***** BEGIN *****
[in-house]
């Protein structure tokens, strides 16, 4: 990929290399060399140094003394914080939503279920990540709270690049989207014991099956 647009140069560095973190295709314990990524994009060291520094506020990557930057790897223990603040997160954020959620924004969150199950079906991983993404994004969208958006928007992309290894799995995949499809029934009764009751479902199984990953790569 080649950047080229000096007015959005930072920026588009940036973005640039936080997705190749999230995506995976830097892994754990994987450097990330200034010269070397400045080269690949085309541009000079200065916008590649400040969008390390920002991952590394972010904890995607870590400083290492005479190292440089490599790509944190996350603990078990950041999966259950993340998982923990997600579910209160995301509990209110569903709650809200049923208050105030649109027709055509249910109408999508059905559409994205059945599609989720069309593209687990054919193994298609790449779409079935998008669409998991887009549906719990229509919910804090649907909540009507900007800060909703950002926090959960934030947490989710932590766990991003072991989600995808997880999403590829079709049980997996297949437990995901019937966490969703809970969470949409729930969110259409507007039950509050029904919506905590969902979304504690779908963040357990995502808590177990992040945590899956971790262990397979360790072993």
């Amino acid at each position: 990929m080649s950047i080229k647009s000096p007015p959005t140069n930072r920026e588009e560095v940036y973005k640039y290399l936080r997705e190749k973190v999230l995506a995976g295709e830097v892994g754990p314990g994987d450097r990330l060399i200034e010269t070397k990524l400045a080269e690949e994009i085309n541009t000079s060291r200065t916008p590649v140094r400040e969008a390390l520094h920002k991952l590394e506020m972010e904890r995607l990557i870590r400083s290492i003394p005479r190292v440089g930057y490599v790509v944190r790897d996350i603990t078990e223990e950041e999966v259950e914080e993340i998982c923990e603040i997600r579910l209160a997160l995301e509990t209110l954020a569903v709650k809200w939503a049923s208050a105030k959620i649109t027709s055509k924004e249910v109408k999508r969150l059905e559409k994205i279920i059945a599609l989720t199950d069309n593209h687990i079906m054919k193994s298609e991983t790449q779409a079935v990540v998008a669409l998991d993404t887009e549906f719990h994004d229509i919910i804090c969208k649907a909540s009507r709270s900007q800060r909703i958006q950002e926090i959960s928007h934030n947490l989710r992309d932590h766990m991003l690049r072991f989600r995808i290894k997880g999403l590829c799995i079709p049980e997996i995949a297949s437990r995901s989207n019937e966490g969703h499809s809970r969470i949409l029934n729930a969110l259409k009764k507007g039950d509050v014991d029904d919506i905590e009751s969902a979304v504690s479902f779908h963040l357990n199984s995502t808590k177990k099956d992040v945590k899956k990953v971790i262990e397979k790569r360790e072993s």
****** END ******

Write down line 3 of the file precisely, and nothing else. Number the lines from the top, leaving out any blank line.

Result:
């Amino acid at each position: 990929m080649s950047i080229k647009s000096p007015p959005t140069n930072r920026e588009e560095v940036y973005k640039y290399l936080r997705e190749k973190v999230l995506a995976g295709e830097v892994g754990p314990g994987d450097r990330l060399i200034e010269t070397k990524l400045a080269e690949e994009i085309n541009t000079s060291r200065t916008p590649v140094r400040e969008a390390l520094h920002k991952l590394e506020m972010e904890r995607l990557i870590r400083s290492i003394p005479r190292v440089g930057y490599v790509v944190r790897d996350i603990t078990e223990e950041e999966v259950e914080e993340i998982c923990e603040i997600r579910l209160a997160l995301e509990t209110l954020a569903v709650k809200w939503a049923s208050a105030k959620i649109t027709s055509k924004e249910v109408k999508r969150l059905e559409k994205i279920i059945a599609l989720t199950d069309n593209h687990i079906m054919k193994s298609e991983t790449q779409a079935v990540v998008a669409l998991d993404t887009e549906f719990h994004d229509i919910i804090c969208k649907a909540s009507r709270s900007q800060r909703i958006q950002e926090i959960s928007h934030n947490l989710r992309d932590h766990m991003l690049r072991f989600r995808i290894k997880g999403l590829c799995i079709p049980e997996i995949a297949s437990r995901s989207n019937e966490g969703h499809s809970r969470i949409l029934n729930a969110l259409k009764k507007g039950d509050v014991d029904d919506i905590e009751s969902a979304v504690s479902f779908h963040l357990n199984s995502t808590k177990k099956d992040v945590k899956k990953v971790i262990e397979k790569r360790e072993s």